Will interest rates go up?
For years now interest rates have been at a historic low. For some people (especially borrowers) this has been beneficial and keeping rates low has meant more access to credit and reduced costs on items such as mortgages. By the same token others have called for rates rises and for savers this period has been especially difficult.
In this article, we will look at whether or not interest rates will go up in the coming years and if so whether or not it will be beneficial in both the economic short and long term.
Change in circumstances
Some analysts (such as Derek Halpenny, the head of global market research at MUFG) have argued that the current low rate was as a response to the Brexit vote and the fear that it could lead to excessive inflation.
Indeed, his argument is that the current weakness of the pound has resulted in more export orders and so the idea that the economy is fragile is an exaggerated claim.
The argument against
Of course, as is often the case there are arguments for and against the rise in interest rates. According to Andrew Goodwin the leading UK economist at Oxford Economics any raise is unlikely to happen before 2019 at least.
His argument is that in order for this to happen there would need to be evidence of stronger growth as well as firmer wage and cost unit pressure. A lot of this also depends on the result of Brexit negotiations (it is arguably not a coincidence that he is not setting a timeframe before the negotiations have been finalised).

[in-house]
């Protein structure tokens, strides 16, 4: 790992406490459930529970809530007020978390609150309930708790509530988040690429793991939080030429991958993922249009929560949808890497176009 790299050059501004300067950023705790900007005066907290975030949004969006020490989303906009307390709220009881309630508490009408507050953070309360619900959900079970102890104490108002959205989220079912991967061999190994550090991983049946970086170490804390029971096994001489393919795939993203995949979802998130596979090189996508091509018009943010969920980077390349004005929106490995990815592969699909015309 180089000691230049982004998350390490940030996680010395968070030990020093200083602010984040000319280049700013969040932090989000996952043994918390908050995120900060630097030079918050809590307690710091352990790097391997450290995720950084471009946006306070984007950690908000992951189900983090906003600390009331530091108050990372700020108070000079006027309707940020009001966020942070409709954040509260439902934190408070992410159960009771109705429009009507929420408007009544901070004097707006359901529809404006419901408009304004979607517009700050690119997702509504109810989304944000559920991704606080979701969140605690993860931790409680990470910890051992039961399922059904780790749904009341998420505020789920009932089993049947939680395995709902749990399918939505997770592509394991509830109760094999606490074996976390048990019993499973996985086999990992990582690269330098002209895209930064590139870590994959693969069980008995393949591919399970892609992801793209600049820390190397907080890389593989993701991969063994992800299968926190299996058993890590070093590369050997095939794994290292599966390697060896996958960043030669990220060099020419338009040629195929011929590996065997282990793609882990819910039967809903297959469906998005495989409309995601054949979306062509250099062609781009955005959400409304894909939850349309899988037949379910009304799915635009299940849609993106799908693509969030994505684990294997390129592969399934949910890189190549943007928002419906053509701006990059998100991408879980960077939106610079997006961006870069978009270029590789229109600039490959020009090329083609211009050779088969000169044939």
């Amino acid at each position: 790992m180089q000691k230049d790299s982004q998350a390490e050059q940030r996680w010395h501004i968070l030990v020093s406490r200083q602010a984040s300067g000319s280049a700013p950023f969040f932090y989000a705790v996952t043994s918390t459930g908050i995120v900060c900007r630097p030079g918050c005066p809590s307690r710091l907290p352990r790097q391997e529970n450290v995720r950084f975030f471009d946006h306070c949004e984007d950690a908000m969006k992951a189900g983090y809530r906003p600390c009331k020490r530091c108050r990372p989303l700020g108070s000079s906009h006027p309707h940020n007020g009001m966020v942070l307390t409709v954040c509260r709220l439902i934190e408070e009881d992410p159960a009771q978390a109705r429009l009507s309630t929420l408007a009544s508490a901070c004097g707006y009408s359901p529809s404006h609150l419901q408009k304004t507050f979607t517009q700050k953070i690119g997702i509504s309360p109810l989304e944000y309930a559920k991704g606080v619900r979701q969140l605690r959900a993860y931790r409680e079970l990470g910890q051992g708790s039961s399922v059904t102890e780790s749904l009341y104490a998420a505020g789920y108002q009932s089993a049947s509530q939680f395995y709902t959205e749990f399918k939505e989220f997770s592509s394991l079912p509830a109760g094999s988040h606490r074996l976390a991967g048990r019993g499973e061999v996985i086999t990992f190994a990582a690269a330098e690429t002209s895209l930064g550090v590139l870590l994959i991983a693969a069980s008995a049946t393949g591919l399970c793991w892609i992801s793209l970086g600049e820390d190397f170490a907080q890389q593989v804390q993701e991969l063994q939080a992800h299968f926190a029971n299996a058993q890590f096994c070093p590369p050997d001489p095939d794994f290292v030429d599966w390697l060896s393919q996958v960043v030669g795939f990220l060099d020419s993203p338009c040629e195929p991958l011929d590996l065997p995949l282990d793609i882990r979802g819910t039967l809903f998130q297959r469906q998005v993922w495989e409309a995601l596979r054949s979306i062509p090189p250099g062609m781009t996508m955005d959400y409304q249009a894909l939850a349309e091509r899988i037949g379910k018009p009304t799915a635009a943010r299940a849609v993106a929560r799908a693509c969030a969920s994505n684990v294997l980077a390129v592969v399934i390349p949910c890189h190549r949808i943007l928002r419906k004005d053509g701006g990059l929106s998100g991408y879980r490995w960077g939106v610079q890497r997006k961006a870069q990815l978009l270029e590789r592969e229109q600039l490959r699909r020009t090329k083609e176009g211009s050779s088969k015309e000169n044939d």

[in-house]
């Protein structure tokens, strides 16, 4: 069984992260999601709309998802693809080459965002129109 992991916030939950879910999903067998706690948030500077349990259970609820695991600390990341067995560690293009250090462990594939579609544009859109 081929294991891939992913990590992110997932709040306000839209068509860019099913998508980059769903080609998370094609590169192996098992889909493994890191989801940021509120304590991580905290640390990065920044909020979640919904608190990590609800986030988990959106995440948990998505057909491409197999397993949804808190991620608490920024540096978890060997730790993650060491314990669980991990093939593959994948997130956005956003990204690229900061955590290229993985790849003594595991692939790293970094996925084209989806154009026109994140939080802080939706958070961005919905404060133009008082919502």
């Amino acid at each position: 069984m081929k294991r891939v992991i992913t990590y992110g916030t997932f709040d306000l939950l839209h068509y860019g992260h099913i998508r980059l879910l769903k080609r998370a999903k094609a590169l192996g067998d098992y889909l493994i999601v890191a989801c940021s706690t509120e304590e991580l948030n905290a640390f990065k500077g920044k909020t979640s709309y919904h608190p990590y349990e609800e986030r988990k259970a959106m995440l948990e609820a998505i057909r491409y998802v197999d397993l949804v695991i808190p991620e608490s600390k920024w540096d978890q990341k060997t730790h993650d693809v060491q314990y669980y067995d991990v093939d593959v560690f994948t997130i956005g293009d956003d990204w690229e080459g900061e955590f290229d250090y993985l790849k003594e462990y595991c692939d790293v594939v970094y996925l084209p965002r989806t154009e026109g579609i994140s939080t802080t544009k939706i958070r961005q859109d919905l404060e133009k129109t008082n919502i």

Getting a clearer picture
Ultimately the economic picture will remain unclear until after the Brexit negotiations have been finalised. Only then will businesses know for sure what they can expect and therefore the banks will know how confident they are.
If this then means there is more long-term stability post Brexit then an increase in interest rates is likely to reflect that.
In contrast if an agreement can’t be met or businesses do not feel that the deal is satisfactory then there may not be increased confidence in the economy and therefore interest rates will remain low.
What does this mean for you?
Naturally it is easy to switch off and think this is something that only applies to you in theory. However, this can be relevant in a number of different ways, both positive and negative.
If you are currently saving then low interest rates can be challenging as it can be difficult to get a high return on your savings. However, if you are a borrower low interest rates are beneficial because you pay less on what you borrow.
If you are concerned about how this could potentially affect you or would like to know more please contact Larcomes Financial Services today. We can look at your individual financial circumstances and help find investments best suited to your needs. Talk to us today and we will be happy to go over this with you in more detail.